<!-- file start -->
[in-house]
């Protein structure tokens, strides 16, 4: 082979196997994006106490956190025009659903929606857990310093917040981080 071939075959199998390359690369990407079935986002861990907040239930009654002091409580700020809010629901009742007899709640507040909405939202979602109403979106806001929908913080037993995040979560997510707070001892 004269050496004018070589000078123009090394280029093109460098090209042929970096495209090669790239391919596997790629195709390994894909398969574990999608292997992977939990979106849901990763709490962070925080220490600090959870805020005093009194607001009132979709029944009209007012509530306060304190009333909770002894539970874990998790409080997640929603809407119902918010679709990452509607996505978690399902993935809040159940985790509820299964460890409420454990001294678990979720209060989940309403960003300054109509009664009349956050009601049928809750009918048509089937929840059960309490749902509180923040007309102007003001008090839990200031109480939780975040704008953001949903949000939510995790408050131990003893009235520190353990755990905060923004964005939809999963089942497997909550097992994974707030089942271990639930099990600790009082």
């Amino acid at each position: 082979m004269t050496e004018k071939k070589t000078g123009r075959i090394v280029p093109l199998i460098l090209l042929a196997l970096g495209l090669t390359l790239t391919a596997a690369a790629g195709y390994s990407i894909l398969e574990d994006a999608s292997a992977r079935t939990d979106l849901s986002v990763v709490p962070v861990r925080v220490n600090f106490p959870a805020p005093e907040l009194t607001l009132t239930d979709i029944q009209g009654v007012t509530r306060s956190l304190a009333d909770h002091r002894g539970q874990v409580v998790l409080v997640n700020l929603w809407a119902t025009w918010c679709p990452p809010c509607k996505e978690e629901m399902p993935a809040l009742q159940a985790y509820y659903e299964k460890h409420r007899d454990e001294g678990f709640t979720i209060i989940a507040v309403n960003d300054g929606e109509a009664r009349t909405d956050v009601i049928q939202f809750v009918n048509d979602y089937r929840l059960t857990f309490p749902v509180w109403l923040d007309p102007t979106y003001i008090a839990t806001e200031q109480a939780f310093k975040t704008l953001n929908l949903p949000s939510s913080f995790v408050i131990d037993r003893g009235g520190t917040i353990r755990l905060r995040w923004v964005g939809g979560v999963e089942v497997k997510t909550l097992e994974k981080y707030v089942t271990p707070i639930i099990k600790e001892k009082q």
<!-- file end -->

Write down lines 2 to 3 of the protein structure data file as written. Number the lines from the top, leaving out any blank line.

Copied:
């Protein structure tokens, strides 16, 4: 082979196997994006106490956190025009659903929606857990310093917040981080 071939075959199998390359690369990407079935986002861990907040239930009654002091409580700020809010629901009742007899709640507040909405939202979602109403979106806001929908913080037993995040979560997510707070001892 004269050496004018070589000078123009090394280029093109460098090209042929970096495209090669790239391919596997790629195709390994894909398969574990999608292997992977939990979106849901990763709490962070925080220490600090959870805020005093009194607001009132979709029944009209007012509530306060304190009333909770002894539970874990998790409080997640929603809407119902918010679709990452509607996505978690399902993935809040159940985790509820299964460890409420454990001294678990979720209060989940309403960003300054109509009664009349956050009601049928809750009918048509089937929840059960309490749902509180923040007309102007003001008090839990200031109480939780975040704008953001949903949000939510995790408050131990003893009235520190353990755990905060923004964005939809999963089942497997909550097992994974707030089942271990639930099990600790009082």
């Amino acid at each position: 082979m004269t050496e004018k071939k070589t000078g123009r075959i090394v280029p093109l199998i460098l090209l042929a196997l970096g495209l090669t390359l790239t391919a596997a690369a790629g195709y390994s990407i894909l398969e574990d994006a999608s292997a992977r079935t939990d979106l849901s986002v990763v709490p962070v861990r925080v220490n600090f106490p959870a805020p005093e907040l009194t607001l009132t239930d979709i029944q009209g009654v007012t509530r306060s956190l304190a009333d909770h002091r002894g539970q874990v409580v998790l409080v997640n700020l929603w809407a119902t025009w918010c679709p990452p809010c509607k996505e978690e629901m399902p993935a809040l009742q159940a985790y509820y659903e299964k460890h409420r007899d454990e001294g678990f709640t979720i209060i989940a507040v309403n960003d300054g929606e109509a009664r009349t909405d956050v009601i049928q939202f809750v009918n048509d979602y089937r929840l059960t857990f309490p749902v509180w109403l923040d007309p102007t979106y003001i008090a839990t806001e200031q109480a939780f310093k975040t704008l953001n929908l949903p949000s939510s913080f995790v408050i131990d037993r003893g009235g520190t917040i353990r755990l905060r995040w923004v964005g939809g979560v999963e089942v497997k997510t909550l097992e994974k981080y707030v089942t271990p707070i639930i099990k600790e001892k009082q």